A key adviser to the European Court of Justice (ECJ) said that Google is not required to remove web pages containing personal information from its search engine.
Niilo Jaaskinen, advocate-general of the ECJ, recommended that the company cannot be held responsible for the content uploaded on the web by third parties and the current EU rules don't include the right to be forgotten. He, however, maintained that the EU data protection laws will be binding on the search engine.
The lawyer was talking in reference to a case filed by a private individual in a Spanish court, which has referred it to the ECJ for guidance in 2009.
Citing recommendations of Jaaskinen, the ECJ said in a statement: “Requesting search engine service providers to suppress legitimate and legal information that has entered the public domain would entail an interference with the freedom of expression.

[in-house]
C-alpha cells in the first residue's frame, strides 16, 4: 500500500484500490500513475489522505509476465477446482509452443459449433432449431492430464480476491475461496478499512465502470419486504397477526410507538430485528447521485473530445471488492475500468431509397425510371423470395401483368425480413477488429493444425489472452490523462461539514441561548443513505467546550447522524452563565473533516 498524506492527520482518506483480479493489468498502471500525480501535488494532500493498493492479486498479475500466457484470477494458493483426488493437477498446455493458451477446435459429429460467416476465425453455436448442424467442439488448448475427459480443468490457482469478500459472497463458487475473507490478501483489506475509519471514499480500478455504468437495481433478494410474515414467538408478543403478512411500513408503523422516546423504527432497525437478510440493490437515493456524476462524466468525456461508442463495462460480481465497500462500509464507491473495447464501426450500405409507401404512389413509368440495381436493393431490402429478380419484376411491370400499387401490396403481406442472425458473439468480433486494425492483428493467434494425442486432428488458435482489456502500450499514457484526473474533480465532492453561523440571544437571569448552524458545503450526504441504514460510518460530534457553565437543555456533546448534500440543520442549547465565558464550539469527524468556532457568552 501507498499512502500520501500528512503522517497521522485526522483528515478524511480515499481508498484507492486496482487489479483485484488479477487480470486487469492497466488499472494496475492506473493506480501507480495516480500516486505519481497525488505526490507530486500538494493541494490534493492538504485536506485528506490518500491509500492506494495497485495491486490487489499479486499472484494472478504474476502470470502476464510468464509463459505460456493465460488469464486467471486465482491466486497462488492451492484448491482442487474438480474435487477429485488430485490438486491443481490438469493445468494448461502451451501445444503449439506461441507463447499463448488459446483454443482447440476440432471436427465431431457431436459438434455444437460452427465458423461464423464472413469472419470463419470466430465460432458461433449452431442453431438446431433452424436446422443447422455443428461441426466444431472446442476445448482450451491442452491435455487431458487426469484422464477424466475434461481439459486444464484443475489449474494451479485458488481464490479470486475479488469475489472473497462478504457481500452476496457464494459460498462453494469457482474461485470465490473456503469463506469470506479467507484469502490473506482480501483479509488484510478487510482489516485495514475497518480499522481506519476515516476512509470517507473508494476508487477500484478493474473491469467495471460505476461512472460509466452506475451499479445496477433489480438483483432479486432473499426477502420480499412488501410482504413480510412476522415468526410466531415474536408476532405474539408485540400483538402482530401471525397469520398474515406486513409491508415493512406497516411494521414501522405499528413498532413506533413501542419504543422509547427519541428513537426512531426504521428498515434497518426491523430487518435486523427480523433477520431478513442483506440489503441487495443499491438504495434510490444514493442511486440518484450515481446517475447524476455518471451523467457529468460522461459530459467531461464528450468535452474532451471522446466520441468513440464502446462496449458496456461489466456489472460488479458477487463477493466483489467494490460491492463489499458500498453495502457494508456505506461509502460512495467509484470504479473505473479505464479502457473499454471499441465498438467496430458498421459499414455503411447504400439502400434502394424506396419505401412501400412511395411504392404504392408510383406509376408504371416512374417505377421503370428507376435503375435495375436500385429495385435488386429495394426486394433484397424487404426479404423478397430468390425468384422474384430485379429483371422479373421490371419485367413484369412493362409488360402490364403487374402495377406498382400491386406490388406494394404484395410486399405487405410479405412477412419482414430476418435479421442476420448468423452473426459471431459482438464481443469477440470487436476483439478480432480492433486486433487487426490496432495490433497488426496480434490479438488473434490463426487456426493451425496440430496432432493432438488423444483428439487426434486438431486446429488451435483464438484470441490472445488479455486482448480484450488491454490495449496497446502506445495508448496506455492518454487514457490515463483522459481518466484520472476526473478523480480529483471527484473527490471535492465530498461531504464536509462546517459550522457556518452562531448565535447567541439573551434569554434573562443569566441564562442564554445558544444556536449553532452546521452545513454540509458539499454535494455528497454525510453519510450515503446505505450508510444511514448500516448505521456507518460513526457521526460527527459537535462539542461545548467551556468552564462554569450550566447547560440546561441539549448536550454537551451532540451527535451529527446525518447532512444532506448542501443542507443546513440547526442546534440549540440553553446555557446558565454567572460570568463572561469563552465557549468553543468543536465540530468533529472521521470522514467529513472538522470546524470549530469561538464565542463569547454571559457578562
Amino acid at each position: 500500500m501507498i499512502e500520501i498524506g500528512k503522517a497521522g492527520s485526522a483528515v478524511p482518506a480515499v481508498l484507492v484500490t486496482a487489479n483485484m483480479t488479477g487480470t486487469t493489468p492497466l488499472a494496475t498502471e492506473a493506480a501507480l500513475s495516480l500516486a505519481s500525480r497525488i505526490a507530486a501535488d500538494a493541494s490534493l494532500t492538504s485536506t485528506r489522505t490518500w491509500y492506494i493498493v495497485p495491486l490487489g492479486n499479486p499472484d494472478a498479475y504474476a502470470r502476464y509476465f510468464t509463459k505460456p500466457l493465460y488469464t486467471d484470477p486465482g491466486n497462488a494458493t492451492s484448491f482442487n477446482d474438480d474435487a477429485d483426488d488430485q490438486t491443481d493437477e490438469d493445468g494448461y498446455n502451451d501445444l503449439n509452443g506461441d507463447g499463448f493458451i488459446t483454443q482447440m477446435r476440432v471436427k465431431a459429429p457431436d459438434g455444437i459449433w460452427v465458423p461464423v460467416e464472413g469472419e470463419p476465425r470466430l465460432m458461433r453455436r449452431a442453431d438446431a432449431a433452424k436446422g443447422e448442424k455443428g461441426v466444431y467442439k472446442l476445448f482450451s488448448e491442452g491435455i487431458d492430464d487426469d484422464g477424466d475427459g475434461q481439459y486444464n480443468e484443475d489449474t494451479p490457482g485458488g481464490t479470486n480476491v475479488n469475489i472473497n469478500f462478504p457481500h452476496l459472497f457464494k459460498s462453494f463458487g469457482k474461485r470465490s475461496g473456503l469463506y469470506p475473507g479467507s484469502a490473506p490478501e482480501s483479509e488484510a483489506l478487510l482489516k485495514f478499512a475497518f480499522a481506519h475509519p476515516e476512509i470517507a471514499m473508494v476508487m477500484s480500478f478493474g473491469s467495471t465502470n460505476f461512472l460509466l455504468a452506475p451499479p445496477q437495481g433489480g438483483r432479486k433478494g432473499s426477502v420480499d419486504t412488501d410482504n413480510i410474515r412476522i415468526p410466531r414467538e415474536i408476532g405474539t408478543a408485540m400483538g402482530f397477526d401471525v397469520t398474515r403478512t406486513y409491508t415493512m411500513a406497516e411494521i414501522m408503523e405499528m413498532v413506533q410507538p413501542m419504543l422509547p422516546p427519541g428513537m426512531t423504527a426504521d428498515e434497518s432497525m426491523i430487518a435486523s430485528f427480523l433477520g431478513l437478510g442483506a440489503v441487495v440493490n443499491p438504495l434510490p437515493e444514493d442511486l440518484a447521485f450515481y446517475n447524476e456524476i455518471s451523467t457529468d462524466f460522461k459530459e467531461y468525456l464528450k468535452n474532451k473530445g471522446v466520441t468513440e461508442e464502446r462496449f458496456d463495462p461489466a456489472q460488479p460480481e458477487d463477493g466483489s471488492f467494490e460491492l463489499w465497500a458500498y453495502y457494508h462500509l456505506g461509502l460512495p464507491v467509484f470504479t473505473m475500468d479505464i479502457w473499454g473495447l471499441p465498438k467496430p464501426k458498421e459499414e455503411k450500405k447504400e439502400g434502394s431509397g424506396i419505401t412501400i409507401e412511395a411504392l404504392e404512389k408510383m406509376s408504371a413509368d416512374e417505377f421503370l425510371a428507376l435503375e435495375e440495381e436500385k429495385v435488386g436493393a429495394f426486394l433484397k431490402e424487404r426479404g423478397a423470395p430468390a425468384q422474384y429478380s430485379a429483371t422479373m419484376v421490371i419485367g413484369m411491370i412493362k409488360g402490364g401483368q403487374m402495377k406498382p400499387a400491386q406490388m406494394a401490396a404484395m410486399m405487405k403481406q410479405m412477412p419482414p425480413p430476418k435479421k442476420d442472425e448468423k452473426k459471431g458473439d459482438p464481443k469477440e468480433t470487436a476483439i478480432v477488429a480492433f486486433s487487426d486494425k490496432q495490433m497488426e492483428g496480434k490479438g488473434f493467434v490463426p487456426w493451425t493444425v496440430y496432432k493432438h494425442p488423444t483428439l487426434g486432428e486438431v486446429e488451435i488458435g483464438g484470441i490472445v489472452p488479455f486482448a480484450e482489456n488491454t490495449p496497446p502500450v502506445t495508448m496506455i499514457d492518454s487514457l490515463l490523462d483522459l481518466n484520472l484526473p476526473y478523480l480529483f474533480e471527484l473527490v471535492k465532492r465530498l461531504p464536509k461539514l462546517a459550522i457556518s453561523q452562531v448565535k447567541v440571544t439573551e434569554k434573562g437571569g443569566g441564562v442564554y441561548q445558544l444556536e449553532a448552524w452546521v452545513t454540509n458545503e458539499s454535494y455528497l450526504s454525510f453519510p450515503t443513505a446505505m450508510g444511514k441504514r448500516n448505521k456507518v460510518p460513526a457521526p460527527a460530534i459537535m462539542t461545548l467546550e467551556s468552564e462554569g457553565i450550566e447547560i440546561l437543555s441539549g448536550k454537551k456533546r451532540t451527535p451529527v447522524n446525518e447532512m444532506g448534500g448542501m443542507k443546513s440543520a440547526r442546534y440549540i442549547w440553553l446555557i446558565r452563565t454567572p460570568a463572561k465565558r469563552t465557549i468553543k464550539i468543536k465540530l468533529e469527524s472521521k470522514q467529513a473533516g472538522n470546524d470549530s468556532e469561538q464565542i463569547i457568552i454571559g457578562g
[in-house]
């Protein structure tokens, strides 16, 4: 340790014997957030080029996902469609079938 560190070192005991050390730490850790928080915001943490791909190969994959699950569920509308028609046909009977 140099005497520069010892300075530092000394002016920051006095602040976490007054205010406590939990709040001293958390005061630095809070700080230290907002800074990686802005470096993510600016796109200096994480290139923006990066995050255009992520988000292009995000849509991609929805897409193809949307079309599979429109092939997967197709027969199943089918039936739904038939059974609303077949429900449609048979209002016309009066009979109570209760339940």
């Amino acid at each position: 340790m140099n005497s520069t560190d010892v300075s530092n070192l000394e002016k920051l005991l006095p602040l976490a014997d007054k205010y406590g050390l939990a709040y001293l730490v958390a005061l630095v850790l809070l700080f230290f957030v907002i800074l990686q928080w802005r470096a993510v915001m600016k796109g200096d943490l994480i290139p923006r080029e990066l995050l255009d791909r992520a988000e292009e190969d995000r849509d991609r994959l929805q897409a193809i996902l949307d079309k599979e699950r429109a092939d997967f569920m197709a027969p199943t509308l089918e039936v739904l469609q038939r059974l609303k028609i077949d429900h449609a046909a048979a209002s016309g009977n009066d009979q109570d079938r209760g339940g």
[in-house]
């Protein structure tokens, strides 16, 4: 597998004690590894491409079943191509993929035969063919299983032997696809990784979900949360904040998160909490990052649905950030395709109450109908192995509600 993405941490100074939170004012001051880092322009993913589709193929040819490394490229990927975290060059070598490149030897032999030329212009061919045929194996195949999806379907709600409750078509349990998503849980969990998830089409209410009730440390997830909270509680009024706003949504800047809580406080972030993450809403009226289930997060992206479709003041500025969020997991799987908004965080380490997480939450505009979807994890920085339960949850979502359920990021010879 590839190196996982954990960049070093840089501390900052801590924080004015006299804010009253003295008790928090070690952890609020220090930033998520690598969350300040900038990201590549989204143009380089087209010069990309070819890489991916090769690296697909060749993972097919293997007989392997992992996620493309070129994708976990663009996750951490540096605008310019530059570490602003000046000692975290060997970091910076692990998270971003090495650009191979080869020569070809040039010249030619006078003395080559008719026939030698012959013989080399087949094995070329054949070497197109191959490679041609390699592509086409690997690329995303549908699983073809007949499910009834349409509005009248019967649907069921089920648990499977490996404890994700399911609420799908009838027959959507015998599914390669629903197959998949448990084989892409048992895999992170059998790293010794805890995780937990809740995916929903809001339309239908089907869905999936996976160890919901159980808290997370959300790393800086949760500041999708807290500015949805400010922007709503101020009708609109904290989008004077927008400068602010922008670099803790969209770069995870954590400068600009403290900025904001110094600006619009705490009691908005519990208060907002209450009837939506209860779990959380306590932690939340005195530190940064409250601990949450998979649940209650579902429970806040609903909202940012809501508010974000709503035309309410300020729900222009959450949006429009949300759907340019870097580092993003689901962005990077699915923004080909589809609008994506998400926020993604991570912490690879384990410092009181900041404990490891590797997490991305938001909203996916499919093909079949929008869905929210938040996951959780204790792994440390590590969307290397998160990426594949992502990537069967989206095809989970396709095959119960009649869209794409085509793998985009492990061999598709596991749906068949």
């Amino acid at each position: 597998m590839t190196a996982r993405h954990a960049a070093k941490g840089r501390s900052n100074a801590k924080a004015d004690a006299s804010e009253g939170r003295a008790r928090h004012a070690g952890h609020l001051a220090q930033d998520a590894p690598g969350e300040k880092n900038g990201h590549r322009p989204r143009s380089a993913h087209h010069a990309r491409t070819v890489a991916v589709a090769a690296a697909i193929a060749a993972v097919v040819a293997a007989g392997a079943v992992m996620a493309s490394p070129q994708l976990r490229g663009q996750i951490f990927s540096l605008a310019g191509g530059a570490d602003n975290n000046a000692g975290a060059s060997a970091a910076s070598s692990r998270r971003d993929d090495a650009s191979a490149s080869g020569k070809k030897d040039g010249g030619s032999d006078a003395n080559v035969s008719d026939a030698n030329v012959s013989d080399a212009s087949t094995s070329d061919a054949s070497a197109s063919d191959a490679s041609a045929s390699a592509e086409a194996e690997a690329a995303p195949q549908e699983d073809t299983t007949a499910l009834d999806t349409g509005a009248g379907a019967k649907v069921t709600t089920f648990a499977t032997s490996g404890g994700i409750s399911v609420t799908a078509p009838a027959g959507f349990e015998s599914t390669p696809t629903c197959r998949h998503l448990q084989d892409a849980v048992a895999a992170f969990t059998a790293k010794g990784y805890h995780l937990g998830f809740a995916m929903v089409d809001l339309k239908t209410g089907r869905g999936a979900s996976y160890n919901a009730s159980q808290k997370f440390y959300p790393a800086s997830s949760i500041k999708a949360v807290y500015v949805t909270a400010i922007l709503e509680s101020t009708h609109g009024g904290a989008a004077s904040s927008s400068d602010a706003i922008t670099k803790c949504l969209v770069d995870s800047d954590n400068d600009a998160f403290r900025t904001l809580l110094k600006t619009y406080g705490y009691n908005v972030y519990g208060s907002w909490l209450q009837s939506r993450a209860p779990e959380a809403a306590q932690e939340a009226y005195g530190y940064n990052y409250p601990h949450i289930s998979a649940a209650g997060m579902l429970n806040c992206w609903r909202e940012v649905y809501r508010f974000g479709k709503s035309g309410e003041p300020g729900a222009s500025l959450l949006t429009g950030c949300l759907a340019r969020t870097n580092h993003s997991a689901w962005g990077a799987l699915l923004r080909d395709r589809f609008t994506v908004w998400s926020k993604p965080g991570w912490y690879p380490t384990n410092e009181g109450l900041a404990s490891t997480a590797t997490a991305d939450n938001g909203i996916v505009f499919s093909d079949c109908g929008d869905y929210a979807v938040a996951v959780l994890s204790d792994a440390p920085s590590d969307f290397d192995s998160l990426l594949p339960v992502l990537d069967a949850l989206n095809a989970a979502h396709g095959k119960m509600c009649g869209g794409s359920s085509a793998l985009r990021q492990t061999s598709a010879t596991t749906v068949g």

“Search engine service providers are not responsible, on the basis of the Data Protection Directive, for personal data appearing on web pages they process.”
The advocate-general’s recommendation, which can play a key role in the court’s final hearing, may contradict the EU’s proposed data legislation right to be forgotten.
Bill Echikson, head of free expression for Europe at Google, said: “This is a good opinion for free expression. We’re glad to see it supports our long-held view that requiring search engines to suppress legitimate and legal information would amount to censorship.”
Earlier in February, data-protection authorities of Germany, France, Italy, Spain, the UK, and the Netherlands have launched joint action against Google for violating the European Union privacy rules.